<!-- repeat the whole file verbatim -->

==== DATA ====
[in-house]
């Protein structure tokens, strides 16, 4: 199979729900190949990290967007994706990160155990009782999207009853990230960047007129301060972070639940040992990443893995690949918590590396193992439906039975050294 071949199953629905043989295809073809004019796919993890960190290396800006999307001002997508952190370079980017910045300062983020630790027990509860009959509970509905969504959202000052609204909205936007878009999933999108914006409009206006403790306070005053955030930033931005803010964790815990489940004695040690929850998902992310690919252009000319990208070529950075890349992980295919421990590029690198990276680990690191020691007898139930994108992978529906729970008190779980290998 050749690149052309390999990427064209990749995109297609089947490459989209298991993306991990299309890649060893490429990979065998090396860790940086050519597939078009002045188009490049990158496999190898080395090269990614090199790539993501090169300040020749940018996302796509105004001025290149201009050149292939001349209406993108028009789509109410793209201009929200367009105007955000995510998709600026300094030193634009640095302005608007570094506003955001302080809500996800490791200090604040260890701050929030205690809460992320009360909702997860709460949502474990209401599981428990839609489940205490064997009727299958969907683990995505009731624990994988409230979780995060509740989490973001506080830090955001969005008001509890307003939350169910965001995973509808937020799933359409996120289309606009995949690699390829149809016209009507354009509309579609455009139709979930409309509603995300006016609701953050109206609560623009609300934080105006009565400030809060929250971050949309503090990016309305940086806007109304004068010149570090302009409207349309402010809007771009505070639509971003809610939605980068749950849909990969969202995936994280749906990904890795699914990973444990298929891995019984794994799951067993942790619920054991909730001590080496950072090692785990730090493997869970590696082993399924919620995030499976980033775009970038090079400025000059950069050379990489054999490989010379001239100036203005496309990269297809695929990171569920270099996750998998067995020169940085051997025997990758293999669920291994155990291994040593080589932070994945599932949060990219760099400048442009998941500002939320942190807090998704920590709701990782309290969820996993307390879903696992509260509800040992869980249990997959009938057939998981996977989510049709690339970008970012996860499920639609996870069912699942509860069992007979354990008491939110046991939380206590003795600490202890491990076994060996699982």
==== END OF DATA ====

[in-house]
């Protein structure tokens, strides 16, 4: 199979729900190949990290967007994706990160155990009782999207009853990230960047007129301060972070639940040992990443893995690949918590590396193992439906039975050294 071949199953629905043989295809073809004019796919993890960190290396800006999307001002997508952190370079980017910045300062983020630790027990509860009959509970509905969504959202000052609204909205936007878009999933999108914006409009206006403790306070005053955030930033931005803010964790815990489940004695040690929850998902992310690919252009000319990208070529950075890349992980295919421990590029690198990276680990690191020691007898139930994108992978529906729970008190779980290998 050749690149052309390999990427064209990749995109297609089947490459989209298991993306991990299309890649060893490429990979065998090396860790940086050519597939078009002045188009490049990158496999190898080395090269990614090199790539993501090169300040020749940018996302796509105004001025290149201009050149292939001349209406993108028009789509109410793209201009929200367009105007955000995510998709600026300094030193634009640095302005608007570094506003955001302080809500996800490791200090604040260890701050929030205690809460992320009360909702997860709460949502474990209401599981428990839609489940205490064997009727299958969907683990995505009731624990994988409230979780995060509740989490973001506080830090955001969005008001509890307003939350169910965001995973509808937020799933359409996120289309606009995949690699390829149809016209009507354009509309579609455009139709979930409309509603995300006016609701953050109206609560623009609300934080105006009565400030809060929250971050949309503090990016309305940086806007109304004068010149570090302009409207349309402010809007771009505070639509971003809610939605980068749950849909990969969202995936994280749906990904890795699914990973444990298929891995019984794994799951067993942790619920054991909730001590080496950072090692785990730090493997869970590696082993399924919620995030499976980033775009970038090079400025000059950069050379990489054999490989010379001239100036203005496309990269297809695929990171569920270099996750998998067995020169940085051997025997990758293999669920291994155990291994040593080589932070994945599932949060990219760099400048442009998941500002939320942190807090998704920590709701990782309290969820996993307390879903696992509260509800040992869980249990997959009938057939998981996977989510049709690339970008970012996860499920639609996870069912699942509860069992007979354990008491939110046991939380206590003795600490202890491990076994060996699982």